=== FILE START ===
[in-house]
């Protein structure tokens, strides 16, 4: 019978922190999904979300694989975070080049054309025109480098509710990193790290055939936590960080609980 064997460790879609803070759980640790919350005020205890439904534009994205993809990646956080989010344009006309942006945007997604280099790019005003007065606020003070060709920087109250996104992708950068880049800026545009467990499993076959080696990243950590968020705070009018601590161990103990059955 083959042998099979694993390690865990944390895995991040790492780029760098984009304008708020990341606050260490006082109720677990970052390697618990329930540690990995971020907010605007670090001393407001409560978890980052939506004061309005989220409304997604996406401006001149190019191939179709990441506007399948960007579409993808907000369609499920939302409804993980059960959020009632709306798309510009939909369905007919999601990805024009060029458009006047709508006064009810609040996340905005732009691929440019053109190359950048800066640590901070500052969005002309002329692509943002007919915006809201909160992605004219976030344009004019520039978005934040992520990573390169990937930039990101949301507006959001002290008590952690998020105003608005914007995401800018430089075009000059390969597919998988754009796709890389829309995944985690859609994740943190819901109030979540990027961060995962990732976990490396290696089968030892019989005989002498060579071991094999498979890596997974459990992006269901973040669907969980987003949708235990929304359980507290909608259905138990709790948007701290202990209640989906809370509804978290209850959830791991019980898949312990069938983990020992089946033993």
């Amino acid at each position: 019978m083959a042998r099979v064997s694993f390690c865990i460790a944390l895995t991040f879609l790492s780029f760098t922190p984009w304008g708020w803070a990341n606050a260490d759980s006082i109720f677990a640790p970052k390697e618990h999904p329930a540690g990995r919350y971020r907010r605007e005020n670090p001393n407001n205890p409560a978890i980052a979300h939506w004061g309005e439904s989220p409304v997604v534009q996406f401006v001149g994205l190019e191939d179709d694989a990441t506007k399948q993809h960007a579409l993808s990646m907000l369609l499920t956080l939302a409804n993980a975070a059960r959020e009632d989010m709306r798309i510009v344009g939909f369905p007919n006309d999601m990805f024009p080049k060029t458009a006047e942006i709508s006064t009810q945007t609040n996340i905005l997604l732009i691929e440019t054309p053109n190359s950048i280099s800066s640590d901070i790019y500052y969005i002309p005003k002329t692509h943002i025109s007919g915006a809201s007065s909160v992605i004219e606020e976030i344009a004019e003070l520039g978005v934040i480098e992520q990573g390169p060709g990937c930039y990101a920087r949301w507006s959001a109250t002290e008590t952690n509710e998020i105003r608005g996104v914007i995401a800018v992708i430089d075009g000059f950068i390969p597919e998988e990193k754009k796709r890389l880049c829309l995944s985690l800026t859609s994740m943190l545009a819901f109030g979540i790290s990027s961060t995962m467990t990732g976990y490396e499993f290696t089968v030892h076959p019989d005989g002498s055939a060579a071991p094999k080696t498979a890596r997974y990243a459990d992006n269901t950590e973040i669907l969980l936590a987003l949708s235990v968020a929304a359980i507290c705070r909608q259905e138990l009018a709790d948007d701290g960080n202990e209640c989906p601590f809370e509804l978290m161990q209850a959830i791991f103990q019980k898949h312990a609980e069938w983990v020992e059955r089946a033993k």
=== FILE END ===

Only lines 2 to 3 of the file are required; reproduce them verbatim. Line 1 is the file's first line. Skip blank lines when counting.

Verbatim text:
């Protein structure tokens, strides 16, 4: 019978922190999904979300694989975070080049054309025109480098509710990193790290055939936590960080609980 064997460790879609803070759980640790919350005020205890439904534009994205993809990646956080989010344009006309942006945007997604280099790019005003007065606020003070060709920087109250996104992708950068880049800026545009467990499993076959080696990243950590968020705070009018601590161990103990059955 083959042998099979694993390690865990944390895995991040790492780029760098984009304008708020990341606050260490006082109720677990970052390697618990329930540690990995971020907010605007670090001393407001409560978890980052939506004061309005989220409304997604996406401006001149190019191939179709990441506007399948960007579409993808907000369609499920939302409804993980059960959020009632709306798309510009939909369905007919999601990805024009060029458009006047709508006064009810609040996340905005732009691929440019053109190359950048800066640590901070500052969005002309002329692509943002007919915006809201909160992605004219976030344009004019520039978005934040992520990573390169990937930039990101949301507006959001002290008590952690998020105003608005914007995401800018430089075009000059390969597919998988754009796709890389829309995944985690859609994740943190819901109030979540990027961060995962990732976990490396290696089968030892019989005989002498060579071991094999498979890596997974459990992006269901973040669907969980987003949708235990929304359980507290909608259905138990709790948007701290202990209640989906809370509804978290209850959830791991019980898949312990069938983990020992089946033993």
């Amino acid at each position: 019978m083959a042998r099979v064997s694993f390690c865990i460790a944390l895995t991040f879609l790492s780029f760098t922190p984009w304008g708020w803070a990341n606050a260490d759980s006082i109720f677990a640790p970052k390697e618990h999904p329930a540690g990995r919350y971020r907010r605007e005020n670090p001393n407001n205890p409560a978890i980052a979300h939506w004061g309005e439904s989220p409304v997604v534009q996406f401006v001149g994205l190019e191939d179709d694989a990441t506007k399948q993809h960007a579409l993808s990646m907000l369609l499920t956080l939302a409804n993980a975070a059960r959020e009632d989010m709306r798309i510009v344009g939909f369905p007919n006309d999601m990805f024009p080049k060029t458009a006047e942006i709508s006064t009810q945007t609040n996340i905005l997604l732009i691929e440019t054309p053109n190359s950048i280099s800066s640590d901070i790019y500052y969005i002309p005003k002329t692509h943002i025109s007919g915006a809201s007065s909160v992605i004219e606020e976030i344009a004019e003070l520039g978005v934040i480098e992520q990573g390169p060709g990937c930039y990101a920087r949301w507006s959001a109250t002290e008590t952690n509710e998020i105003r608005g996104v914007i995401a800018v992708i430089d075009g000059f950068i390969p597919e998988e990193k754009k796709r890389l880049c829309l995944s985690l800026t859609s994740m943190l545009a819901f109030g979540i790290s990027s961060t995962m467990t990732g976990y490396e499993f290696t089968v030892h076959p019989d005989g002498s055939a060579a071991p094999k080696t498979a890596r997974y990243a459990d992006n269901t950590e973040i669907l969980l936590a987003l949708s235990v968020a929304a359980i507290c705070r909608q259905e138990l009018a709790d948007d701290g960080n202990e209640c989906p601590f809370e509804l978290m161990q209850a959830i791991f103990q019980k898949h312990a609980e069938w983990v020992e059955r089946a033993k």